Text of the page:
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Weldon Writes ... Almost a Blog

Mythic Structure & Storytelling

During the Writers at the Beach conference last month (and particularly during Khris Baxter's workshop, Screenwriting Techniques for Fiction Writers), I was forced into the realization that the novel I began way back in 1987 was (1) worthy of resurrection, (2) poorly structured, and (3) in need of major rewriting. (See my earlier blog entry, Writers at the Beach, 3/28/10.) In the intervening weeks since the conference, the novel has been flopping around in my brain like a fish on deck. But, the more I contemplate the story, the more frustrated I become. And the problem is clearly structure.

So, I've decided to once again read The Writers Journey: Mythic Structure for Writers by Christopher Vogler. I've read Joseph Campbell's work on mythology, most notably the Bill Moyer interview, The Power of Myth, and The Hero with a Thousand Faces. It's dense reading and highly academic, to be sure, but the truths concerning the importance of mythology in our lives (and our writing) are clear and illuminating.

Vogler's book, borrowing heavily not only from Campbell but also from Carl Jung's archetypes, nails down mythic structure for the writer in the most succinct and user-friendly form I've seen.  Read More 

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Writers at the Beach, 3/28/10

Well, today ended the Writers at the Beach conference for 2010. I'm crossing my fingers there will be a conference in 2011. I'd like to make this an annual event!

Only one workshop today:

Screenwriting Techniques for Fictions Writers (10:30-12:30)
Khris Baxter was the leader of this workshop, and it fit nicely with the earlier workshop of his, Building Dramatic Scenes That Work, that I took Friday morning. The session today focused on structure and how techniques used by screenwriters can be adapted when writing a novel. I was familiar with much of the material (the three-act structure, story arc, the hero's quest), but I still picked up on some key thoughts.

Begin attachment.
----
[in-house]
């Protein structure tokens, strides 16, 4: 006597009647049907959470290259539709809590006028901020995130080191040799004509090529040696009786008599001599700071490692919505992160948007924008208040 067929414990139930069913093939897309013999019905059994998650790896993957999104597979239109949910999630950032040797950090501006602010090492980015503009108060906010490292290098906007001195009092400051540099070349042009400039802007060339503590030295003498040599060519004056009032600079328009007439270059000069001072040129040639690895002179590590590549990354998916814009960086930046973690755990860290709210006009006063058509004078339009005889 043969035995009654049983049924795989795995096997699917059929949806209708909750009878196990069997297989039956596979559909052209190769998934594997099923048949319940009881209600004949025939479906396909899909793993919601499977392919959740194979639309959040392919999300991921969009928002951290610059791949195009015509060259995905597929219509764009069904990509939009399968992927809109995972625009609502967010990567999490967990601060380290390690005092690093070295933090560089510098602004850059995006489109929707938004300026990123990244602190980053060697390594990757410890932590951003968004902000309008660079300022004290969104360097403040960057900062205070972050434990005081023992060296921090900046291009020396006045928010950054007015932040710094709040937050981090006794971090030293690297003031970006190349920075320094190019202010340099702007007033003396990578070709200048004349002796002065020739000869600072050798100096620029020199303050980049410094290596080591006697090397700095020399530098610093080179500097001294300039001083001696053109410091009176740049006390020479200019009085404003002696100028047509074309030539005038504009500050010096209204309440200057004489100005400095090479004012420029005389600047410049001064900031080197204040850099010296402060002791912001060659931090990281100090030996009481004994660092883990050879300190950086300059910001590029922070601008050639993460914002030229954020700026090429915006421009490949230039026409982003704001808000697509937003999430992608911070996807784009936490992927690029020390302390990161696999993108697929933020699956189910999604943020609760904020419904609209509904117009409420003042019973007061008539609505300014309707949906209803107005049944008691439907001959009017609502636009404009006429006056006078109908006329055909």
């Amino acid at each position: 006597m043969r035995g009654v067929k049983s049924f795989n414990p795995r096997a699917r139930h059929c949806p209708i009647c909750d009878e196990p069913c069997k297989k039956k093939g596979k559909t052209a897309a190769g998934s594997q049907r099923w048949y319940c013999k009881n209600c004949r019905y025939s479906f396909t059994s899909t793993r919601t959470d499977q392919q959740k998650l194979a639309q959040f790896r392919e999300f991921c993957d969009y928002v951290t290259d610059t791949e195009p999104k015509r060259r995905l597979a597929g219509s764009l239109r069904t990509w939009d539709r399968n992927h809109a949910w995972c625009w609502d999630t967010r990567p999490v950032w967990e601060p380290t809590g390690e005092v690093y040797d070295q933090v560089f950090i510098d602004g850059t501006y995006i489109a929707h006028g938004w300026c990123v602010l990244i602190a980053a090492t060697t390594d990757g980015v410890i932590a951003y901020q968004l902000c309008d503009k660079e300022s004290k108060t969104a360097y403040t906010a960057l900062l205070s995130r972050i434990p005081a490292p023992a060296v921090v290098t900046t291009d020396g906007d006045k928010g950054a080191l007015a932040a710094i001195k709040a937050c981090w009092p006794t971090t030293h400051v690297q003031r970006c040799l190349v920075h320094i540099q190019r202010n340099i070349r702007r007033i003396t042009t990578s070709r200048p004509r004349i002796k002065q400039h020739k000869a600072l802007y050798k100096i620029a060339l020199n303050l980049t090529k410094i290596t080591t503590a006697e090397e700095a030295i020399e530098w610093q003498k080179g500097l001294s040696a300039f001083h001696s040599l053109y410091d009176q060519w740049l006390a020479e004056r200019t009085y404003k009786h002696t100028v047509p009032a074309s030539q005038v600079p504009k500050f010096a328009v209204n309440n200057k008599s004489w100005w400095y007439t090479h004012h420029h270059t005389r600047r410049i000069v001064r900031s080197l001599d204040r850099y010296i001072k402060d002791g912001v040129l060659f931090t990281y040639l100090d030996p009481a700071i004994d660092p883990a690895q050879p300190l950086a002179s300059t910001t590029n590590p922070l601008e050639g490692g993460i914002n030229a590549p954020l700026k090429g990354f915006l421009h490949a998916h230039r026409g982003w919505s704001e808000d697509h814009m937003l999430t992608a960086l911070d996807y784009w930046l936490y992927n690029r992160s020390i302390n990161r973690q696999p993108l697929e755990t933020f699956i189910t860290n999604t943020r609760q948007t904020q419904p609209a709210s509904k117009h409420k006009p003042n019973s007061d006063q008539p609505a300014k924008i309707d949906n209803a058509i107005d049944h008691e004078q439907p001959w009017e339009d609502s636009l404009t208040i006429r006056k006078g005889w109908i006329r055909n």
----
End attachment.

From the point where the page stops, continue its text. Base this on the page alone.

The main thing I took to heart was Khris's statement, "Structure is form, not formula." He's absolutely correct, and even though it may seem simplistic on the surface, I suspect this is something with which many writers (including myself) battle.

The workshop today forced me to rethink  Read More 

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Writers at the Beach, 3/27/10

The second full day of workshops was just as packed as yesterday! Here are the events I attended, again with some thoughts. (I skipped the readings scheduled 10:00-10:45.)

Want: Character and Motivation (11:00-1:15)
The workshop leader was Jami Attenberg, author of the recently released novel The Melting Season and The Kept Man. I was impressed with Jami, not only because of her advice about characterization techniques, but because she was open about the writing business, how she came into it and how she lives the life. Her insights about writing were illuminating.

Jami had us do two writing exercises. I never write well in those situations (“Take 15 minutes to write about this scenario about this character”); I need time to think about the angles on an idea before it gels enough for me to write anything worthwhile. But I was amazed at the quality of work the other participants were able to create in short time!

A couple of things she said rings true to me.  Read More 

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What You (probably don't) Know

I attempted to catch up on my magazine reading this past weekend. I came across an interview with Brad Thor, author of The Last Patriot and other thrillers, in the December 2008 issue of Writer's Digest. (Yes, I'm very behind on my reading!) Near the end of the interview, Thor said, "'Write what you know' is the worst piece of advice you'll ever hear as a writer. If people only wrote what they knew, we never would've had a Ray Bradbury; we never would've had a J.K. Rowling."

I see Thor's point. I'm sure Jules Verne never journeyed to the center of the Earth, traveled around the planet in 80 days, dove 20,000 leagues under the sea, or hopped a rocket to the moon. Yet Verne certainly wrote classic novels on each of those topics.

But I also think Thor's statement is too simplistic.
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